As mid-October arrives, local hurricane trackers can breathe a little easier as the chances for a hurricane making landfall diminish.
The Atlantic hurricane season does not end until Nov. 30, but historically the probability of any storm stronger than a tropical storm affecting the North Carolina coast greatly decreases.
The sole major hurricane since 1859 to hit in October was Hurricane Hazel, which made landfall as a Category 4 hurricane on Oct. 15, 1954.
Metereologist Michael Ross of the National Weather Service in Wilmington said since the beginning of the official Atlantic hurricane record in 1851, there have been 28 storms affecting North Carolina in the month of June, 34 in July, 101 in August and 142 in September.
“In October, it drops down to 80, and then it drops down to nine in November,” Ross said. “… We’re not quite out of the woods yet, but I know since I’ve been here, I’ve been here 14 years, that generally after October 16 it really ramps down. I can only remember maybe a couple in that 14 years, and they were just tropical storms.”
While the potential is still present, Ross said there is not a high frequency.
New Hanover County Emergency Management Director Warren Lee said late August and into September are the prime times to see a hurricane locally, but cautioned to never say never. Sept. 10 is the climatological peak of the season.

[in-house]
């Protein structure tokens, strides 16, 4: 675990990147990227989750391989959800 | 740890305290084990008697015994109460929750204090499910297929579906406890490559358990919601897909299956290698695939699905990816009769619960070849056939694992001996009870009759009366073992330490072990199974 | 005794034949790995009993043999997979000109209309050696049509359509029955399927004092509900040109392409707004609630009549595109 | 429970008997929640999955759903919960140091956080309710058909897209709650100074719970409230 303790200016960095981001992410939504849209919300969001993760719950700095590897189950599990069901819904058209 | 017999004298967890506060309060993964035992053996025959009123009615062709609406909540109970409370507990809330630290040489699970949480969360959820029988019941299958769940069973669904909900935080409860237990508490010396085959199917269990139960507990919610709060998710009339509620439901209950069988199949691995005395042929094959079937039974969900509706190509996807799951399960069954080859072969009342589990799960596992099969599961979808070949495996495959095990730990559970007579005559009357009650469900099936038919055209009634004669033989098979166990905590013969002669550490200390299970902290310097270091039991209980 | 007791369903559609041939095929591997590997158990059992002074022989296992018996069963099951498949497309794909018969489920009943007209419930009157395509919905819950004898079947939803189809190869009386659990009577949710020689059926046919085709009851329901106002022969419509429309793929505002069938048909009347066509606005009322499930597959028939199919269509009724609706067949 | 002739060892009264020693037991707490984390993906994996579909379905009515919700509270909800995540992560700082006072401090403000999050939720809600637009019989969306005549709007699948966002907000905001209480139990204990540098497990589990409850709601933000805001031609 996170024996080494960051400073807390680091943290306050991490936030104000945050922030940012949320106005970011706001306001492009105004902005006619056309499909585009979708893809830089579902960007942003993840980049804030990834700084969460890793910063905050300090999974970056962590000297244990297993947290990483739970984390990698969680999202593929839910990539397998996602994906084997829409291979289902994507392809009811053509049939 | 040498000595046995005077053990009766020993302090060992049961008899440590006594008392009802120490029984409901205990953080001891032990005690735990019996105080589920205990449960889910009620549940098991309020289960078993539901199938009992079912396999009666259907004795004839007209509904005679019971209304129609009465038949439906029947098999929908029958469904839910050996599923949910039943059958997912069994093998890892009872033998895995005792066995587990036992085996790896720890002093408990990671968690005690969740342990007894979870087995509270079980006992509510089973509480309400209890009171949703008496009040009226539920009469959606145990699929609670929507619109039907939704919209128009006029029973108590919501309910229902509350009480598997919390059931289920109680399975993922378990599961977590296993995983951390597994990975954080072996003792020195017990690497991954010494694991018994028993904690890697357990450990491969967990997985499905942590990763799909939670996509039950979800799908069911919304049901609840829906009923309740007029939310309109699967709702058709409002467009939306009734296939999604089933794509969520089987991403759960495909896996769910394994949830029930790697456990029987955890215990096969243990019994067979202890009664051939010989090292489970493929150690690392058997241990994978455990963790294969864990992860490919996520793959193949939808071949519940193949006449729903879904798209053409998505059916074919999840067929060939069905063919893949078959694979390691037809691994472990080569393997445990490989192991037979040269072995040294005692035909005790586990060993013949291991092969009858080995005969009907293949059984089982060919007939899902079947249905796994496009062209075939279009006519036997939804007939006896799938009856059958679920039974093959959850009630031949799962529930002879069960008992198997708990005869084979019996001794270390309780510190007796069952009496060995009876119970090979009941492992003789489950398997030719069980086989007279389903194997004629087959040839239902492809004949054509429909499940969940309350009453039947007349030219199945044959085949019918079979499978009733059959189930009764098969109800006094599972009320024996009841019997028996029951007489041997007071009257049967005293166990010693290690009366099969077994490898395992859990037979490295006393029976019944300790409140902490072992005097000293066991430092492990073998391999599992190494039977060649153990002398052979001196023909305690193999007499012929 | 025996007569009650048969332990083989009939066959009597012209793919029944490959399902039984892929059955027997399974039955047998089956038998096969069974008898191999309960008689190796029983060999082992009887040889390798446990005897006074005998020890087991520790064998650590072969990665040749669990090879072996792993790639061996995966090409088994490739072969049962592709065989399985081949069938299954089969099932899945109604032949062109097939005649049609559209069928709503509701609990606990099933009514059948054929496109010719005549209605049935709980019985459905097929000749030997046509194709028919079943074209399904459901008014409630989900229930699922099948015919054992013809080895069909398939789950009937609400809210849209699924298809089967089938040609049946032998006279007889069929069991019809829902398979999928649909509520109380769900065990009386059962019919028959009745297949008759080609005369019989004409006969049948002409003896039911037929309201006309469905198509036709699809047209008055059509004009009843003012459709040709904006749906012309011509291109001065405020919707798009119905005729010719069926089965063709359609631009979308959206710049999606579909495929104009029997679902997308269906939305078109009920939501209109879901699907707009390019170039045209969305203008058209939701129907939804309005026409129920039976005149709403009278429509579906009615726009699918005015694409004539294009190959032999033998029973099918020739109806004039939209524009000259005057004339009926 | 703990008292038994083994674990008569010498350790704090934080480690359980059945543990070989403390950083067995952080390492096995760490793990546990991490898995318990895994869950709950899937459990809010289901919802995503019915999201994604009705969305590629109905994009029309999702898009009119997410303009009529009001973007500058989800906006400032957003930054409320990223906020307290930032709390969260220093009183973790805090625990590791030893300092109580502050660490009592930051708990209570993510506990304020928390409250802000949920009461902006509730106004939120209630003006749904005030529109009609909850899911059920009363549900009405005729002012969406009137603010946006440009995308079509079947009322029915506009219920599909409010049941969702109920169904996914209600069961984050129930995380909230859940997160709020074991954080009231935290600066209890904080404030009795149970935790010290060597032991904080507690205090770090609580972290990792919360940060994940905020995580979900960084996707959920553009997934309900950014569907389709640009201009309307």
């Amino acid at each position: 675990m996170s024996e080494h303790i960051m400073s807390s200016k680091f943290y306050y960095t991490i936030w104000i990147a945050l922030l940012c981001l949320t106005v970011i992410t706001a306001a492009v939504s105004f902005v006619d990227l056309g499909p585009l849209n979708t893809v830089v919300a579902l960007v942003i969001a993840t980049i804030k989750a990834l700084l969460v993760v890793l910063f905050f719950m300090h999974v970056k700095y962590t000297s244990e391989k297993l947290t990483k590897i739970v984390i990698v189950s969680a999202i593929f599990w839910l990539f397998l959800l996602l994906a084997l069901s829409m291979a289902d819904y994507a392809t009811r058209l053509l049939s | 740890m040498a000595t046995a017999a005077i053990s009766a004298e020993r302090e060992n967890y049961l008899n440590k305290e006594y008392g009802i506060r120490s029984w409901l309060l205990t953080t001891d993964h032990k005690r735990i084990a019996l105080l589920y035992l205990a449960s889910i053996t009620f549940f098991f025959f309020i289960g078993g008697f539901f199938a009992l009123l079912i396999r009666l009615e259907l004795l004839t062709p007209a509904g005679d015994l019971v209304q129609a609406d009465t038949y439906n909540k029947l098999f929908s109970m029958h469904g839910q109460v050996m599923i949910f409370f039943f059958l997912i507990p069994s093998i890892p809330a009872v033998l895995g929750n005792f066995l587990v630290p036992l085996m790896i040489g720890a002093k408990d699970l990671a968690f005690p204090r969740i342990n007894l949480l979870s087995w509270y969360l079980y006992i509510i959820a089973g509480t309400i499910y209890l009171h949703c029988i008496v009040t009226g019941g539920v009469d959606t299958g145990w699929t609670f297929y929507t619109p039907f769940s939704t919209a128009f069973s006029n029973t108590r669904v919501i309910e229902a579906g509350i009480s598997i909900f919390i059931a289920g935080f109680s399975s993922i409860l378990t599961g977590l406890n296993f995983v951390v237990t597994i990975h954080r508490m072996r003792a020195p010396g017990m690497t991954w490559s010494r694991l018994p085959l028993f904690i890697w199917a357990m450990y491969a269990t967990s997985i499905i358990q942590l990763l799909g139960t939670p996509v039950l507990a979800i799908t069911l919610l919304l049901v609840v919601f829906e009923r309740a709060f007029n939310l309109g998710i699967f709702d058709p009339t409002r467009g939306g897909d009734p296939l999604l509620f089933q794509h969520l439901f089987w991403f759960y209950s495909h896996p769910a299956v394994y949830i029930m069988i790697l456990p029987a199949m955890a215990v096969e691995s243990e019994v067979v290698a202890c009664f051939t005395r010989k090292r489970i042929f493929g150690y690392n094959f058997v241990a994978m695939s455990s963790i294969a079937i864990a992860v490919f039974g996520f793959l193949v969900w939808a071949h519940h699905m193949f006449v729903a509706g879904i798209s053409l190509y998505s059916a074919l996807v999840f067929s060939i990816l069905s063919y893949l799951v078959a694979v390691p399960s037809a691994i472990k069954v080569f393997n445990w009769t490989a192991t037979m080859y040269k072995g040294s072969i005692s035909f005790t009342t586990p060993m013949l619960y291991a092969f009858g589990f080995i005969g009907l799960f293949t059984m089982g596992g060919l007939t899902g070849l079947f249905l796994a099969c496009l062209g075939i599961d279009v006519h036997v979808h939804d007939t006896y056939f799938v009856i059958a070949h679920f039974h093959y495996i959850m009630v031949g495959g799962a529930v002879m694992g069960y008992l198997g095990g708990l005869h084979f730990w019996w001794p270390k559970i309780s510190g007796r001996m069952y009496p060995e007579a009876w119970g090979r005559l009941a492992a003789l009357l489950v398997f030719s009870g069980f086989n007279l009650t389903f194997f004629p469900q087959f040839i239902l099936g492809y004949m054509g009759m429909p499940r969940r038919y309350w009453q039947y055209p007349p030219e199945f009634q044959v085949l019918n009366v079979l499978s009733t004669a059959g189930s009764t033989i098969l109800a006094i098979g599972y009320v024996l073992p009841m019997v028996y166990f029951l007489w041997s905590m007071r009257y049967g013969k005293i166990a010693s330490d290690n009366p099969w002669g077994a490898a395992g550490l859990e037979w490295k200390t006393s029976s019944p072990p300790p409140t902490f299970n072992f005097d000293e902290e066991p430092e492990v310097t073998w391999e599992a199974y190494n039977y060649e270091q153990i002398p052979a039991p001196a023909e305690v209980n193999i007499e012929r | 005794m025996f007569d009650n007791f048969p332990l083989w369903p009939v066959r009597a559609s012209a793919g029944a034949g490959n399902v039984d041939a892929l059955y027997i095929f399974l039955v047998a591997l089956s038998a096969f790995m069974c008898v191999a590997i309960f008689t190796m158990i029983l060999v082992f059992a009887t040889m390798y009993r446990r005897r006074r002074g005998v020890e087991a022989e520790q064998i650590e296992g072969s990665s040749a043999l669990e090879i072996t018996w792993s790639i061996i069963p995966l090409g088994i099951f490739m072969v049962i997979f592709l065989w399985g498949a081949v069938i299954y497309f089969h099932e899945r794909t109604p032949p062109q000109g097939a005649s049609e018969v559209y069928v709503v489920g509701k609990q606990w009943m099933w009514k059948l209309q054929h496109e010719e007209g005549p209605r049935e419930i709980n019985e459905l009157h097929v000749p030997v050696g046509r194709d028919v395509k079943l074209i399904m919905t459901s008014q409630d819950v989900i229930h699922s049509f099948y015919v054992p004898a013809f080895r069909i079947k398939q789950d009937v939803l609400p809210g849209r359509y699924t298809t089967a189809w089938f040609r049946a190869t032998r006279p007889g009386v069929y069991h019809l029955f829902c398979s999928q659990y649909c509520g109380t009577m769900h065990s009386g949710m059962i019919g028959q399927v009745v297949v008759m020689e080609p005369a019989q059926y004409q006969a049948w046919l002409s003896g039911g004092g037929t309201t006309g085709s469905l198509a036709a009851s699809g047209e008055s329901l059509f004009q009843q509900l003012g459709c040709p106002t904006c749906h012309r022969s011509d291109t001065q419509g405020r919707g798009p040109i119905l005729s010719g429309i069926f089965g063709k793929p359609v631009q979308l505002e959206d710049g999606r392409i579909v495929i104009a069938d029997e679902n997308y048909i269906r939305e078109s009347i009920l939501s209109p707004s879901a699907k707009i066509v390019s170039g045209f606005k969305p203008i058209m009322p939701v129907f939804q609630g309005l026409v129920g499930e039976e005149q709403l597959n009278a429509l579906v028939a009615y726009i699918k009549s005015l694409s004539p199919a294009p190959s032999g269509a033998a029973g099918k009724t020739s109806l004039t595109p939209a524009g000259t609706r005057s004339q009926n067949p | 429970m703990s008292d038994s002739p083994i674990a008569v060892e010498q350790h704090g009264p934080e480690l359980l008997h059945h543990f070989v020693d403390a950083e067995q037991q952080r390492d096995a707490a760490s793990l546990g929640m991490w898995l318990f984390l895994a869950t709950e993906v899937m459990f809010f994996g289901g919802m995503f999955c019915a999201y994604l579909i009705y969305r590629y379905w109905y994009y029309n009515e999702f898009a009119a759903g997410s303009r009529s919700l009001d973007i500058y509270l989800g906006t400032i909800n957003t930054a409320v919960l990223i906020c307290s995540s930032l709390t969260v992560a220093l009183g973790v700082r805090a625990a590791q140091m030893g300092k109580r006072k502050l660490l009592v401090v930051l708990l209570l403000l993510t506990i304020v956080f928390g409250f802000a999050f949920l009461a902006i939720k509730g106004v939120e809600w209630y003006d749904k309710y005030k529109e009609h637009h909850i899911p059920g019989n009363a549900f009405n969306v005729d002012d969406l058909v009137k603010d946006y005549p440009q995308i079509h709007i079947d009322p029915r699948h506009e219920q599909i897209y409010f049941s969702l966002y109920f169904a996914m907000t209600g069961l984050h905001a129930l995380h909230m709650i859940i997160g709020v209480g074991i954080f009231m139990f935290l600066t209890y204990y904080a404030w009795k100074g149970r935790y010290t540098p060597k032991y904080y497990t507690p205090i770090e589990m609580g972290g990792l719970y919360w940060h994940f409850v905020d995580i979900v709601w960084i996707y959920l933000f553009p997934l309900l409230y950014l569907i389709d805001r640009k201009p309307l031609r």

“Who would have thought that Hazel would have hit mid-October and be the strongest one we’ve had?” Lee said. “… My rule of thumb has always been that once we get past Oct. 15, the Hazel anniversary, I kind of breathe a little easier. The likelihood of us having a particularly damaging storm that late in the season is probably diminished after the oceans start cooling down and it seems that fewer and fewer systems are coming off the African coast.”
Ross explained some of the reasoning behind the low activity this Atlantic hurricane season comes from the dust blowing from the Sahara Desert in North Africa.
“The winds blow that dust out over the ocean and this sometimes can decrease the amount of moisture available, which doesn’t allow hurricanes to develop,” he said. “… I’m not an expert, but I know that had something to do with it. We had stuff out there that tried to form and it just went poof as it got into the dry air.”
In August, the National Oceanic and Atmospheric Administration reduced May predictions for an above-active Atlantic hurricane season that called for 13 to 19 named storms, including six to nine hurricanes and three to five major hurricanes.
Wrightsville Beach Fire Chief Frank Smith said the preseason hurricane forecast does not have any bearing on town planning.
“It just takes one storm to come where you are and it’s a bad season, so you need to prepare in the same manner,” Smith said. “… Certainly we consider ourselves fortunate to be this late in the season and haven’t had any significant impacts really anywhere on the U.S. coast due to tropical storms or hurricanes this season. But until we’re actually beyond the end of the season in late November, I would just caution everybody to remain vigilant.”